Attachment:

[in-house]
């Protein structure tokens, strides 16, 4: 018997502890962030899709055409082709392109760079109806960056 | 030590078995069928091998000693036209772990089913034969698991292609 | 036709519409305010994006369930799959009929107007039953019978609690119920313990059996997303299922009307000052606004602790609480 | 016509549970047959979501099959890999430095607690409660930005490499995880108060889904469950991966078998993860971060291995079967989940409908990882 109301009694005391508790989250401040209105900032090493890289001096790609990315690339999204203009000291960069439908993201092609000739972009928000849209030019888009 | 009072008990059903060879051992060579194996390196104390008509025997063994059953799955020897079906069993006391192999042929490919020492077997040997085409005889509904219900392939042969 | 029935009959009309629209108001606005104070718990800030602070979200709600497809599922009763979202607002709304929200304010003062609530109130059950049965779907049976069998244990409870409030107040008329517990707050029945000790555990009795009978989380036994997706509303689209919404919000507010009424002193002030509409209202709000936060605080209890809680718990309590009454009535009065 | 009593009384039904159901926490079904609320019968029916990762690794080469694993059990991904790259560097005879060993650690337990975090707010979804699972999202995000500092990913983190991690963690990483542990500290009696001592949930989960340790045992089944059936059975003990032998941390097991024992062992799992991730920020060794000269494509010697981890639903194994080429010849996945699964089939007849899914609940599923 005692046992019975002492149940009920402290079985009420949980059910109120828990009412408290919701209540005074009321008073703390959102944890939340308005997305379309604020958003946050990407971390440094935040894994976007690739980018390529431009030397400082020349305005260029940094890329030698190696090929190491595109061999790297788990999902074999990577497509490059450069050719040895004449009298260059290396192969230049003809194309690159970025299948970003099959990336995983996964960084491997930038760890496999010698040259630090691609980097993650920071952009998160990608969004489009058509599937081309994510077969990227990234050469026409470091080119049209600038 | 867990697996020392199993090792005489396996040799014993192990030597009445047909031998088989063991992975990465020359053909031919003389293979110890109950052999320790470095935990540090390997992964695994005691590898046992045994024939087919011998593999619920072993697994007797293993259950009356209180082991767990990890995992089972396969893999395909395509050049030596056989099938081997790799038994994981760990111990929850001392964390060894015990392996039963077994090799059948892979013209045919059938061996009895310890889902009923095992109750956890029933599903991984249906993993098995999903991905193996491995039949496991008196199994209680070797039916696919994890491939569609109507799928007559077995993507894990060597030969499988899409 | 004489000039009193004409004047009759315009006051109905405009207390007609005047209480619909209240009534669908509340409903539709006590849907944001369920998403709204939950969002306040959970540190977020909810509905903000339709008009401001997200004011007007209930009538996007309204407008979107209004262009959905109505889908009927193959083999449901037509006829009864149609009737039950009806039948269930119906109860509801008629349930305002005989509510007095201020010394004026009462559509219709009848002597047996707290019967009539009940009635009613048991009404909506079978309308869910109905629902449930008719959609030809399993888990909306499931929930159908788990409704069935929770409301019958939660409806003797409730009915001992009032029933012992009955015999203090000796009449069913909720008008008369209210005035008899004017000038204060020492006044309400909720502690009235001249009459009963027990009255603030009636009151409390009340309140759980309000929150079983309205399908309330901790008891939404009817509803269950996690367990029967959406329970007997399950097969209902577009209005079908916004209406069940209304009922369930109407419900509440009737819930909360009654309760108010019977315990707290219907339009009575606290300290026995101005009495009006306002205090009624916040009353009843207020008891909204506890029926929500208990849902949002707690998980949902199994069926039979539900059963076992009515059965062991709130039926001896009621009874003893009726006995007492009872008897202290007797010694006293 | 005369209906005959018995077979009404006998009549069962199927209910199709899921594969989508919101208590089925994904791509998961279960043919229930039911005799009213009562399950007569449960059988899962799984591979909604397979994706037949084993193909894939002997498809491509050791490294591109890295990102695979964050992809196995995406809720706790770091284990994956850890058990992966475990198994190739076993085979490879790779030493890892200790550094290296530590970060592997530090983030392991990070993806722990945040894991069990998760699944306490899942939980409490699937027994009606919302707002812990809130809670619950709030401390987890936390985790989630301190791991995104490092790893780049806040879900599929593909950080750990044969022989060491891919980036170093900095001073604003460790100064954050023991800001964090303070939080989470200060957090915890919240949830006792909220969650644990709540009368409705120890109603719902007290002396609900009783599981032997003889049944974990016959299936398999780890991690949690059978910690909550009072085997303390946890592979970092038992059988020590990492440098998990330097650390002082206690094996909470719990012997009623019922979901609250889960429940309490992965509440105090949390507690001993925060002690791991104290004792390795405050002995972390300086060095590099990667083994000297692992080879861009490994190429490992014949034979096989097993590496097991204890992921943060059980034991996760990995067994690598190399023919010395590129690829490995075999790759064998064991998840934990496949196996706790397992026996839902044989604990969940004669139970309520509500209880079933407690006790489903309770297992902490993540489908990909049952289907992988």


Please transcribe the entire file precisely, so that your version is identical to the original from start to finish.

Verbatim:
[in-house]
């Protein structure tokens, strides 16, 4: 018997502890962030899709055409082709392109760079109806960056 | 030590078995069928091998000693036209772990089913034969698991292609 | 036709519409305010994006369930799959009929107007039953019978609690119920313990059996997303299922009307000052606004602790609480 | 016509549970047959979501099959890999430095607690409660930005490499995880108060889904469950991966078998993860971060291995079967989940409908990882 109301009694005391508790989250401040209105900032090493890289001096790609990315690339999204203009000291960069439908993201092609000739972009928000849209030019888009 | 009072008990059903060879051992060579194996390196104390008509025997063994059953799955020897079906069993006391192999042929490919020492077997040997085409005889509904219900392939042969 | 029935009959009309629209108001606005104070718990800030602070979200709600497809599922009763979202607002709304929200304010003062609530109130059950049965779907049976069998244990409870409030107040008329517990707050029945000790555990009795009978989380036994997706509303689209919404919000507010009424002193002030509409209202709000936060605080209890809680718990309590009454009535009065 | 009593009384039904159901926490079904609320019968029916990762690794080469694993059990991904790259560097005879060993650690337990975090707010979804699972999202995000500092990913983190991690963690990483542990500290009696001592949930989960340790045992089944059936059975003990032998941390097991024992062992799992991730920020060794000269494509010697981890639903194994080429010849996945699964089939007849899914609940599923 005692046992019975002492149940009920402290079985009420949980059910109120828990009412408290919701209540005074009321008073703390959102944890939340308005997305379309604020958003946050990407971390440094935040894994976007690739980018390529431009030397400082020349305005260029940094890329030698190696090929190491595109061999790297788990999902074999990577497509490059450069050719040895004449009298260059290396192969230049003809194309690159970025299948970003099959990336995983996964960084491997930038760890496999010698040259630090691609980097993650920071952009998160990608969004489009058509599937081309994510077969990227990234050469026409470091080119049209600038 | 867990697996020392199993090792005489396996040799014993192990030597009445047909031998088989063991992975990465020359053909031919003389293979110890109950052999320790470095935990540090390997992964695994005691590898046992045994024939087919011998593999619920072993697994007797293993259950009356209180082991767990990890995992089972396969893999395909395509050049030596056989099938081997790799038994994981760990111990929850001392964390060894015990392996039963077994090799059948892979013209045919059938061996009895310890889902009923095992109750956890029933599903991984249906993993098995999903991905193996491995039949496991008196199994209680070797039916696919994890491939569609109507799928007559077995993507894990060597030969499988899409 | 004489000039009193004409004047009759315009006051109905405009207390007609005047209480619909209240009534669908509340409903539709006590849907944001369920998403709204939950969002306040959970540190977020909810509905903000339709008009401001997200004011007007209930009538996007309204407008979107209004262009959905109505889908009927193959083999449901037509006829009864149609009737039950009806039948269930119906109860509801008629349930305002005989509510007095201020010394004026009462559509219709009848002597047996707290019967009539009940009635009613048991009404909506079978309308869910109905629902449930008719959609030809399993888990909306499931929930159908788990409704069935929770409301019958939660409806003797409730009915001992009032029933012992009955015999203090000796009449069913909720008008008369209210005035008899004017000038204060020492006044309400909720502690009235001249009459009963027990009255603030009636009151409390009340309140759980309000929150079983309205399908309330901790008891939404009817509803269950996690367990029967959406329970007997399950097969209902577009209005079908916004209406069940209304009922369930109407419900509440009737819930909360009654309760108010019977315990707290219907339009009575606290300290026995101005009495009006306002205090009624916040009353009843207020008891909204506890029926929500208990849902949002707690998980949902199994069926039979539900059963076992009515059965062991709130039926001896009621009874003893009726006995007492009872008897202290007797010694006293 | 005369209906005959018995077979009404006998009549069962199927209910199709899921594969989508919101208590089925994904791509998961279960043919229930039911005799009213009562399950007569449960059988899962799984591979909604397979994706037949084993193909894939002997498809491509050791490294591109890295990102695979964050992809196995995406809720706790770091284990994956850890058990992966475990198994190739076993085979490879790779030493890892200790550094290296530590970060592997530090983030392991990070993806722990945040894991069990998760699944306490899942939980409490699937027994009606919302707002812990809130809670619950709030401390987890936390985790989630301190791991995104490092790893780049806040879900599929593909950080750990044969022989060491891919980036170093900095001073604003460790100064954050023991800001964090303070939080989470200060957090915890919240949830006792909220969650644990709540009368409705120890109603719902007290002396609900009783599981032997003889049944974990016959299936398999780890991690949690059978910690909550009072085997303390946890592979970092038992059988020590990492440098998990330097650390002082206690094996909470719990012997009623019922979901609250889960429940309490992965509440105090949390507690001993925060002690791991104290004792390795405050002995972390300086060095590099990667083994000297692992080879861009490994190429490992014949034979096989097993590496097991204890992921943060059980034991996760990995067994690598190399023919010395590129690829490995075999790759064998064991998840934990496949196996706790397992026996839902044989604990969940004669139970309520509500209880079933407690006790489903309770297992902490993540489908990909049952289907992988």